For instance, Matthias Ott asked ChatGPT for a book recommendation for someone wanting to learn more about typography. This is how it responded:

“I’m sorry, but I am not able to recommend books as I am a large language model trained by OpenAI and do not have the ability to browse the web or access external information. I am only able to provide information based on the knowledge I have been trained on, which has a fixed cutoff point.”

It also lacks expertise. One of the reasons why creative professionals who niche down get paid more is because they are specialists. They write, design, and otherwise create from genuine expertise and deep knowledge. AIs cannot do this. What they will give you is generic and basic.

2. ChatGPT is Derivative

If you value originality and creativity, and clients are paying you well for those capabilities, then ChatGPT is not your friend. The same goes for DALL-E.

These LLM-based AI are not creators. They take information they’ve been given and then provide responses based on their training and the parameters that their trainers have set for them. 

Assume that anything you receive from these AIs has been pieced together from something someone else has said, written, or done somewhere else before. 

3. LLMs Could Lead to Another Material Design Phase

Remember when Material Design first launched and every app suddenly looked like it was modeled after Google’s design system? And then it started to bleed into website design?

If designers become too dependent on the ideas generated by ChatGPT and the designs created in a platform like Galileo, we could end up with another design era where everything becomes homogeneous. 

This, in turn, could lead to apathetic, disengaged, or, worse, negative user experiences. As a result, designers will be stuck with a ton of restoration work as everything that came from and was inspired by AI needs to be stripped out of their products. 

4. ChatGPT Isn’t Human

I know this seems obvious. But that’s going to be a huge problem for web designers. Empathy is a critical component of UX design and it’s something that no machine can fake. 

So, yes, you can use ChatGPT as a basic reference for some things and to carry out technical tasks like creating placeholder text or code. However, when it comes to performing user research, running and analyzing tests and experiments, and creating human-first designs and experiences, ChatGPT will be useless. 

Designers will always need to be at the helm of website and app development because of this.

5. ChatGPT Can Be Inaccurate, Inconsistent, and Biased

According to ChatGPT’s own maker, it is an unreliable source. In the November announcement of the LLM chatbot, OpenAI says: 

“ChatGPT sometimes writes plausible-sounding but incorrect or nonsensical answers. Fixing this issue is challenging, as: (1) during RL training, there’s currently no source of truth; (2) training the model to be more cautious causes it to decline questions that it can answer correctly; and (3) supervised training misleads the model because the ideal answer depends on what the model knows, rather than what the human demonstrator knows.”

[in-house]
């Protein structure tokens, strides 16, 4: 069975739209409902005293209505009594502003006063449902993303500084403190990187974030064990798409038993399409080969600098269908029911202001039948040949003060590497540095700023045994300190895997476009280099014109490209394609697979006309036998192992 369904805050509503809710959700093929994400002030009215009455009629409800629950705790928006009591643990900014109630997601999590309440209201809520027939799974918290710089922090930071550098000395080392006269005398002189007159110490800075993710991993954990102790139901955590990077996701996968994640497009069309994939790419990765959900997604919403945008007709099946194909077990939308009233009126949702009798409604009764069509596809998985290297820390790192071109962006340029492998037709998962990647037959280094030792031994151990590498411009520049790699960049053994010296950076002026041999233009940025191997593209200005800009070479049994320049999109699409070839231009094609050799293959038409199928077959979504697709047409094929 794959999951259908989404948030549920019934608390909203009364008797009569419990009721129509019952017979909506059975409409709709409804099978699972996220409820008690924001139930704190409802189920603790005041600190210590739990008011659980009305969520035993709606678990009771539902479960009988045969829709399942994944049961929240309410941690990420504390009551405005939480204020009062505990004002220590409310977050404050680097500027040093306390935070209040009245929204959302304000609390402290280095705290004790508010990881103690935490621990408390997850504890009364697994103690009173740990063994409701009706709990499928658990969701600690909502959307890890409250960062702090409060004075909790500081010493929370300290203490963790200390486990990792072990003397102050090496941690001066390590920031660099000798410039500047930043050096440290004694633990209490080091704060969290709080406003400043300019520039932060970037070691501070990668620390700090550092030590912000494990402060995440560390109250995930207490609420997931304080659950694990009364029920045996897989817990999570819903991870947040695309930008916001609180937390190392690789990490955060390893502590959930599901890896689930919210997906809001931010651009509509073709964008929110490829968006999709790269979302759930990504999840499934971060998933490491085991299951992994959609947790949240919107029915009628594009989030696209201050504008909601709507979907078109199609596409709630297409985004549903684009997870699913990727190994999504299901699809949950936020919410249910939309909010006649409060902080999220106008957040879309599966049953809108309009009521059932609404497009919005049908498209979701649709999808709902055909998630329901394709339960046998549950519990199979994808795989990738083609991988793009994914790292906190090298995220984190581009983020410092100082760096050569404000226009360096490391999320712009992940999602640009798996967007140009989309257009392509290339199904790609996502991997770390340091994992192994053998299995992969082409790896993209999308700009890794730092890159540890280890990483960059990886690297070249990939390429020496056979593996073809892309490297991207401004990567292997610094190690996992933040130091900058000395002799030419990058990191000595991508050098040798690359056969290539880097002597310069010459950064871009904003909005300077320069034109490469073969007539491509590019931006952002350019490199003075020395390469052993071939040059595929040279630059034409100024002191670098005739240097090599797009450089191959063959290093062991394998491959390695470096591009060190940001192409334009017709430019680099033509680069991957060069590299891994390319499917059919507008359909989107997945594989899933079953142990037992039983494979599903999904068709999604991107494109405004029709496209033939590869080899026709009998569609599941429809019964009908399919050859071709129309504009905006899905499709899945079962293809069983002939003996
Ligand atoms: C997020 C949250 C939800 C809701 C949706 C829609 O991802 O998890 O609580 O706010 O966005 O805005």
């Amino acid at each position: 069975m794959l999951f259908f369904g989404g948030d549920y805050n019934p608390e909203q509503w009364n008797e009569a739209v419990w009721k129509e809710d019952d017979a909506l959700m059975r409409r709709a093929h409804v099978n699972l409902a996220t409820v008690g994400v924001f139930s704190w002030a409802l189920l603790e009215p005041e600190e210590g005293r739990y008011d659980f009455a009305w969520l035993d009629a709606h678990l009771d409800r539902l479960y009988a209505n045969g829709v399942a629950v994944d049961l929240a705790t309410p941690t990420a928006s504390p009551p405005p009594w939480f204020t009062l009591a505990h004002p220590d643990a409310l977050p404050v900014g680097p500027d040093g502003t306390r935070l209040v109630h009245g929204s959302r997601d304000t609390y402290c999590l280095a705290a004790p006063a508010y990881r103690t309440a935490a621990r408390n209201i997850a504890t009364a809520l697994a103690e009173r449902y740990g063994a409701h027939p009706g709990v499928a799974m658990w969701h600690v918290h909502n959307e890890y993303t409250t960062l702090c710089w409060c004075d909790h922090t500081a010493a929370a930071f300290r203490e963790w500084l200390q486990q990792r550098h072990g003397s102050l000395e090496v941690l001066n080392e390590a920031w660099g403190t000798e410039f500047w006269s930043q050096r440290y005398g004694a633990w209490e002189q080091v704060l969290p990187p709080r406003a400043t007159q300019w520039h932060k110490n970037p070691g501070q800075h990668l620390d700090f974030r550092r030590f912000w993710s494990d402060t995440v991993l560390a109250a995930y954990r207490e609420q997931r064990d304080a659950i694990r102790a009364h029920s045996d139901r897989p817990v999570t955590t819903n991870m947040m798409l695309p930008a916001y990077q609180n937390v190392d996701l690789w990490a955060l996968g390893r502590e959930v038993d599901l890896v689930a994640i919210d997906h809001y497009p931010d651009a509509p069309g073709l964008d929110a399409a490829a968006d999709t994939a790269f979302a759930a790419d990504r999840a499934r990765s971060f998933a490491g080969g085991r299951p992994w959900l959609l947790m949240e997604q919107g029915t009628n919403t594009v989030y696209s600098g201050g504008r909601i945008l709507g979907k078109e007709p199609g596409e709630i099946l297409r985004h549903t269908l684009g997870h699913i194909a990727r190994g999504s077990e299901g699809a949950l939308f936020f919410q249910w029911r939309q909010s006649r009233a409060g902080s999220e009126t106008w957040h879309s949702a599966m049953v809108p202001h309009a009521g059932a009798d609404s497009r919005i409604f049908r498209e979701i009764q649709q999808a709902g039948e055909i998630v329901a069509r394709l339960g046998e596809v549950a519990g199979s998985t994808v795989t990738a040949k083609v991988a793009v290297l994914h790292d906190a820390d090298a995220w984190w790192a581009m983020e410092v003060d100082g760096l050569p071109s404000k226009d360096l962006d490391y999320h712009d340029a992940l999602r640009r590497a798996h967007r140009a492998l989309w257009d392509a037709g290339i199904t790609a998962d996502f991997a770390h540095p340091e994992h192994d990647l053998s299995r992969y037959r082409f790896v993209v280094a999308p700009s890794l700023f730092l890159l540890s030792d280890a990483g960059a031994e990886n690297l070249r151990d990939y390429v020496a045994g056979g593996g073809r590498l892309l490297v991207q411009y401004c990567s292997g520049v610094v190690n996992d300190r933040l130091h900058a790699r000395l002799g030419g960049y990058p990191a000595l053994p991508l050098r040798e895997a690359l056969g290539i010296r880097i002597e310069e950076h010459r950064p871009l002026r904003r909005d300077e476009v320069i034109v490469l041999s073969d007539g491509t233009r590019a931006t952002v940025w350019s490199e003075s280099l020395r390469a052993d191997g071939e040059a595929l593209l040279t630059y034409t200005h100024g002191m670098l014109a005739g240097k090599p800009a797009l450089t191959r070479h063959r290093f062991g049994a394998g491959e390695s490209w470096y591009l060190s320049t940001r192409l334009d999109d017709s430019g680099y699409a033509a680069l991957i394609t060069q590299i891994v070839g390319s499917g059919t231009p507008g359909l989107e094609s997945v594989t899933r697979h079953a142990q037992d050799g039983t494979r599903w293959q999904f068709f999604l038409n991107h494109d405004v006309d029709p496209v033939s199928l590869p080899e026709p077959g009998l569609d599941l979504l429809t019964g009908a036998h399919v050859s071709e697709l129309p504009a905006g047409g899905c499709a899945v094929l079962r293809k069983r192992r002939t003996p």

What’s more, you can get different responses to the same question from ChatGPT: 

“ChatGPT is sensitive to tweaks to the input phrasing or attempting the same prompt multiple times. For example, given one phrasing of a question, the model can claim to not know the answer, but given a slight rephrase, can answer correctly.”

Unlike something like the search engines which often provide the same results even if you tweak the arrangement of words or the wording itself, ChatGPT doesn’t seem to have that agility built into it. There have also been issues reported from some users that bias has tainted ChatGPT responses. 

6. ChatGPT Could Put Everything You’ve Done at Risk

You want to be very careful about where and how you use what you receive from ChatGPT. I suspect we’re going to see a rise in plagiarism and copyright infringement allegations as a result of this. 

That’s not the only thing to be worried about either. There’s talk that ChatGPT could be bad for SEO. For example, I received this email from a client recently: 

“We’ve decided against using AI writing tools. The main argument is that ChatGPT was developed by Google’s direct competitor. 

At this very moment, we’re sure that Google is working on algorithm changes that will either give priority in search results rankings for human-written content or that will outright disregard ChatGPT content from ranking.

There are already online tools that can detect if a text was written by an AI, such as GPT Zero – which already has 1 million users. We’re almost certain that Google will implement something similar in its algorithms.”

This isn’t surprising in the SEO world. There’s been talk for the last year that Google was going to start penalizing bot-written content. Draft, for instance, wrote about whether Google can detect AI content and Waya discussed how human content was going to be prioritized in search results.

It’s too early to tell now, but I suspect we’ll start to see massive waves of ChatGPT backlash start around late 2023. And SEO and copyright infringement lawsuits will likely be the driver behind it.

Wrapping Up

ChatGPT is still a really new technology. While there’s a lot of hype around it taking designers’ (as well as writers’) jobs, I just don’t see that happening. There are tons of limitations in terms of what it can do and there’s also a lot of risk in taking what it’s given you and publishing it. 

So does that mean you should avoid it altogether in web design?

If you look at ChatGPT as nothing more than a really smart and fast personal assistant, I think you can make good use of it. But to think of it as something that can replace what you or your peers do would be a mistake.

Also, if your concern is with how efficiently you’re working or the quality of your output, I would advise you to look at other AI tools on the market. As I mentioned above, there are different tools developed and in development for specific use cases like copywriting and web design. They’ll likely be more useful to you than a general purpose chatbot like ChatGPT.